The Journal’s opinion, while harsh, does reflect basic economic principles. The government may seem to have magical powers, conjuring dollars out of the pockets of its citizens, yet the immutable fact is that no government can simultaneously cut $575 billion from Medicare while serving 78 million new enrollees while telling insurance companies that they must provide greater benefits while holding premiums steady. Something, somewhere, has to give.
In that same appearance on Fox, Wallace asked Lew, “The question — where does the president get the power to tell a private company they have to offer a product and offer it for free?” Lew’s reply: “Well Chris, just to be clear — the president has the authority under the Affordable Care Act to have these kinds of rules take effect.”
This month, the U.S. Supreme Court will hear arguments surrounding the constitutionality of the Patient Protection and Affordable Care Act. Unless the justices vitiate the law, we may be heading for more confrontations between those wishing to emulate a Western European-style social democracy and those who wish to return to the days when American health care was being forged into the best in the world.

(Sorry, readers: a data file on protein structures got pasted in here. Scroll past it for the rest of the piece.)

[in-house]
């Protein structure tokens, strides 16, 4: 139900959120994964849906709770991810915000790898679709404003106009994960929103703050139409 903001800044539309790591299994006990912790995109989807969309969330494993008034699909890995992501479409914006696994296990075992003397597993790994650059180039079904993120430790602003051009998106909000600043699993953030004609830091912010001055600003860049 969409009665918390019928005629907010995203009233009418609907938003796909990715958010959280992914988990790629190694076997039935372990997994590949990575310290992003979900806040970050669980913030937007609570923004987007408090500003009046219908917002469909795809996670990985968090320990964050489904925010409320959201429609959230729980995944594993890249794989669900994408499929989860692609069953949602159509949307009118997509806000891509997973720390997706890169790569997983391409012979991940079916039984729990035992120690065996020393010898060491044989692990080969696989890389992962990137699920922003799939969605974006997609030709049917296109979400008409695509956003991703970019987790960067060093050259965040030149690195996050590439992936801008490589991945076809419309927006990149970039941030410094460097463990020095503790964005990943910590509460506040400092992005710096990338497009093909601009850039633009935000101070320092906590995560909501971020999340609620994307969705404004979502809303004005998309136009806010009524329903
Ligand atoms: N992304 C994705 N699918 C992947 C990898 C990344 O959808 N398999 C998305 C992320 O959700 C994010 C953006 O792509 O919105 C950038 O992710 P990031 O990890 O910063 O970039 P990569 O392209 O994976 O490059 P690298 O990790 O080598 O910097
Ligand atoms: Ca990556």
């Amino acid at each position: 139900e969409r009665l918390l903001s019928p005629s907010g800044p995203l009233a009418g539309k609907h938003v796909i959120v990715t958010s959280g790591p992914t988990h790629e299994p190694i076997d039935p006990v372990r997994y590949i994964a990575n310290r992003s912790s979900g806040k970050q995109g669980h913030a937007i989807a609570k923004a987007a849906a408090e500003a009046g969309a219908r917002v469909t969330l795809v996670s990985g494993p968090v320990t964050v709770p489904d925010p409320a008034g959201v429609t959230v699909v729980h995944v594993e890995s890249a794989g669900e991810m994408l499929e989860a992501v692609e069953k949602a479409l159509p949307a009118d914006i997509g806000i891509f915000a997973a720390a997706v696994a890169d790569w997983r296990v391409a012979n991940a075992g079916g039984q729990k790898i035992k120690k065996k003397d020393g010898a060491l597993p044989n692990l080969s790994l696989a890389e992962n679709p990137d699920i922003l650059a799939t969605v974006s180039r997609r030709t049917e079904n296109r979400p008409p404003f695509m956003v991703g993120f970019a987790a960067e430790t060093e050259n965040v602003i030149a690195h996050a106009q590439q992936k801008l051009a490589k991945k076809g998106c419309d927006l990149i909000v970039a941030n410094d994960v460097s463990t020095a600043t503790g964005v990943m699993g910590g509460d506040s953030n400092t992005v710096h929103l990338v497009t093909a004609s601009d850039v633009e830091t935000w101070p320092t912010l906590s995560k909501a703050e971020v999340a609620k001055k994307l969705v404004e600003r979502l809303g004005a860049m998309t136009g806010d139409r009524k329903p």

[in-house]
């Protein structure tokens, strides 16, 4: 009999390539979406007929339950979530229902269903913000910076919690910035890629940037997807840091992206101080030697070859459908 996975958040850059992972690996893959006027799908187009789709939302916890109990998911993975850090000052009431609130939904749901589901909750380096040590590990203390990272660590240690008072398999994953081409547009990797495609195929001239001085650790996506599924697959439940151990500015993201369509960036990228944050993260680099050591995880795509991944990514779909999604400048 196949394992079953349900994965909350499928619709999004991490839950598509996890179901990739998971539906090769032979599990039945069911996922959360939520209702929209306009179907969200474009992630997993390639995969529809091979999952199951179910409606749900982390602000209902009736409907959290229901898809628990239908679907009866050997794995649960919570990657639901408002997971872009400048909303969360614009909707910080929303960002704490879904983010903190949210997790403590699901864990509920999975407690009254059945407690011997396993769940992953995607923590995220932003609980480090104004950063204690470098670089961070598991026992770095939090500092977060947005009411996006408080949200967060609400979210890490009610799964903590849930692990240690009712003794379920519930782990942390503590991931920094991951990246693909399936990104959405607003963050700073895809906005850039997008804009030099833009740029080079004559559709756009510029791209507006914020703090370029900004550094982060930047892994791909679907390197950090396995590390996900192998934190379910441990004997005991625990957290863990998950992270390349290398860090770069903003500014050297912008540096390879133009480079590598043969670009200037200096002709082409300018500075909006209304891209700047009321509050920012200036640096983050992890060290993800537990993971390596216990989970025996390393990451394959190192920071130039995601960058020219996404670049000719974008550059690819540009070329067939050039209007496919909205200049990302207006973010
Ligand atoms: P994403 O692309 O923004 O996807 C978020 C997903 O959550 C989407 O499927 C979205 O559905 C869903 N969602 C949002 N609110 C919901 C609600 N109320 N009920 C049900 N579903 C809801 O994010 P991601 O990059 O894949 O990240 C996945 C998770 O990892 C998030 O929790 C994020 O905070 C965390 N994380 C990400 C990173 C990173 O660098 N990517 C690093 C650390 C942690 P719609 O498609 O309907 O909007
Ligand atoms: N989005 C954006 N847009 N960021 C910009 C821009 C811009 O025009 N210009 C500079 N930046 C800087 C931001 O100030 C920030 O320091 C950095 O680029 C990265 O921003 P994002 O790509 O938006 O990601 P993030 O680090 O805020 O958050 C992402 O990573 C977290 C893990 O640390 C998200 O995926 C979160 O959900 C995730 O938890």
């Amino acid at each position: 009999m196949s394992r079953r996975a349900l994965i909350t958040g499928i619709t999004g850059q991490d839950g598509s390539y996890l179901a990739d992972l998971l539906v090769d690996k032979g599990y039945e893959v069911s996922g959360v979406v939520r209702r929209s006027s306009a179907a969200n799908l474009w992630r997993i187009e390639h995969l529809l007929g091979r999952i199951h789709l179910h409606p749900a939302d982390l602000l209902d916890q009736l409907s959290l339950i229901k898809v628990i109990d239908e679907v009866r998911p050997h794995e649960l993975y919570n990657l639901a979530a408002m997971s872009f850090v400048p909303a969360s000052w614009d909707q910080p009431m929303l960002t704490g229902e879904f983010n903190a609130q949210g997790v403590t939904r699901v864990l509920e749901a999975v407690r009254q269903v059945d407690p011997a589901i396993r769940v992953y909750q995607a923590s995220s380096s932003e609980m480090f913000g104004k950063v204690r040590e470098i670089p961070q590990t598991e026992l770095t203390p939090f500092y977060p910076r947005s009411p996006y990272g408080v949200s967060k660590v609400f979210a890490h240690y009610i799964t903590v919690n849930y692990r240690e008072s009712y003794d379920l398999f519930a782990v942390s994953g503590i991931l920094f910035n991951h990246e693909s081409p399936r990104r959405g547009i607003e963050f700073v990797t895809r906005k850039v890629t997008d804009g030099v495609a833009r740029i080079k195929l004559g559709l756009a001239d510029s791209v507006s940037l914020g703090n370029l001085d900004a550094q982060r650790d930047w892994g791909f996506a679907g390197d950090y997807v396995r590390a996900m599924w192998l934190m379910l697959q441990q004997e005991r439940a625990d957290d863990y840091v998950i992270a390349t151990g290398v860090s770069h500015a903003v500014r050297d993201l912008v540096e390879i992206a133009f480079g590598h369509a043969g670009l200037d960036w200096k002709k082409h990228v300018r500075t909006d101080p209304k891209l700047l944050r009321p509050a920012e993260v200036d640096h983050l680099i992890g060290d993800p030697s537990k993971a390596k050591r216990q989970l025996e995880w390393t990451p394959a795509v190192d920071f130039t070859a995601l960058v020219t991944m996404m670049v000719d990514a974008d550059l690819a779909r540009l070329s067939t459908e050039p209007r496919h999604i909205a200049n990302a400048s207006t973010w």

As we have written before, there are true systemic issues that need to be solved to make the health care system in this country more efficient and more effective. More and more, few believe that PPACA will do that without requiring the government to be the authority of last resort.
Either way, an idiomatic expression from my Cuban friends in Miami is on point about the inevitable fight over this contradiction: dos narices grandes no se pueden besar, or two big noses cannot kiss.